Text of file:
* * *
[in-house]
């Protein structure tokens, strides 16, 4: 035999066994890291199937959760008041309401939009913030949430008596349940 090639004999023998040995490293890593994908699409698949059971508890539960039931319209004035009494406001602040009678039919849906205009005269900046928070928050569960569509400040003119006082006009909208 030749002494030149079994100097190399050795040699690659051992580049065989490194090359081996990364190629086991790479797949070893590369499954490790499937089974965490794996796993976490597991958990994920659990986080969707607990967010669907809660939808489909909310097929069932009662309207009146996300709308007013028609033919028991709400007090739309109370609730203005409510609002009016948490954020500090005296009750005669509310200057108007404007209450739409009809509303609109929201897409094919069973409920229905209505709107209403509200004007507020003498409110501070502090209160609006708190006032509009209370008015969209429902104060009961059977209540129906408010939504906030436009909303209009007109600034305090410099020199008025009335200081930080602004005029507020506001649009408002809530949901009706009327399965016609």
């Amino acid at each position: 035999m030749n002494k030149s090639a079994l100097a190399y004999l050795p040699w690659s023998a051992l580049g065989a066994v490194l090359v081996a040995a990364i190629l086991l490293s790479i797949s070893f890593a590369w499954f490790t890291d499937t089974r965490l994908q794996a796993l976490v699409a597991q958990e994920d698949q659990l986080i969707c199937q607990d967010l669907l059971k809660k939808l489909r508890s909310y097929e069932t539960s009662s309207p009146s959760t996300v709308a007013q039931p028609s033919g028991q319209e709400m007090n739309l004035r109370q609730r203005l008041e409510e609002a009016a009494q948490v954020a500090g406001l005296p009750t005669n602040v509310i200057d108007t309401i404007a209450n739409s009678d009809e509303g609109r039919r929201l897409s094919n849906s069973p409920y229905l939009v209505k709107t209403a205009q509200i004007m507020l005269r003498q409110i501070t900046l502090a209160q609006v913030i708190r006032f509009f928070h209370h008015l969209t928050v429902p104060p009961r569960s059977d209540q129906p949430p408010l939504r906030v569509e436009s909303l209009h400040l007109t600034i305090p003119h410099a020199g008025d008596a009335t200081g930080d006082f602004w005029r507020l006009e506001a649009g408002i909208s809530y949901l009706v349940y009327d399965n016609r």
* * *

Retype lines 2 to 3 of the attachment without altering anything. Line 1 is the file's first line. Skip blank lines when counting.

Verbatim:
């Protein structure tokens, strides 16, 4: 035999066994890291199937959760008041309401939009913030949430008596349940 090639004999023998040995490293890593994908699409698949059971508890539960039931319209004035009494406001602040009678039919849906205009005269900046928070928050569960569509400040003119006082006009909208 030749002494030149079994100097190399050795040699690659051992580049065989490194090359081996990364190629086991790479797949070893590369499954490790499937089974965490794996796993976490597991958990994920659990986080969707607990967010669907809660939808489909909310097929069932009662309207009146996300709308007013028609033919028991709400007090739309109370609730203005409510609002009016948490954020500090005296009750005669509310200057108007404007209450739409009809509303609109929201897409094919069973409920229905209505709107209403509200004007507020003498409110501070502090209160609006708190006032509009209370008015969209429902104060009961059977209540129906408010939504906030436009909303209009007109600034305090410099020199008025009335200081930080602004005029507020506001649009408002809530949901009706009327399965016609």
């Amino acid at each position: 035999m030749n002494k030149s090639a079994l100097a190399y004999l050795p040699w690659s023998a051992l580049g065989a066994v490194l090359v081996a040995a990364i190629l086991l490293s790479i797949s070893f890593a590369w499954f490790t890291d499937t089974r965490l994908q794996a796993l976490v699409a597991q958990e994920d698949q659990l986080i969707c199937q607990d967010l669907l059971k809660k939808l489909r508890s909310y097929e069932t539960s009662s309207p009146s959760t996300v709308a007013q039931p028609s033919g028991q319209e709400m007090n739309l004035r109370q609730r203005l008041e409510e609002a009016a009494q948490v954020a500090g406001l005296p009750t005669n602040v509310i200057d108007t309401i404007a209450n739409s009678d009809e509303g609109r039919r929201l897409s094919n849906s069973p409920y229905l939009v209505k709107t209403a205009q509200i004007m507020l005269r003498q409110i501070t900046l502090a209160q609006v913030i708190r006032f509009f928070h209370h008015l969209t928050v429902p104060p009961r569960s059977d209540q129906p949430p408010l939504r906030v569509e436009s909303l209009h400040l007109t600034i305090p003119h410099a020199g008025d008596a009335t200081g930080d006082f602004w005029r507020l006009e506001a649009g408002i909208s809530y949901l009706v349940y009327d399965n016609r």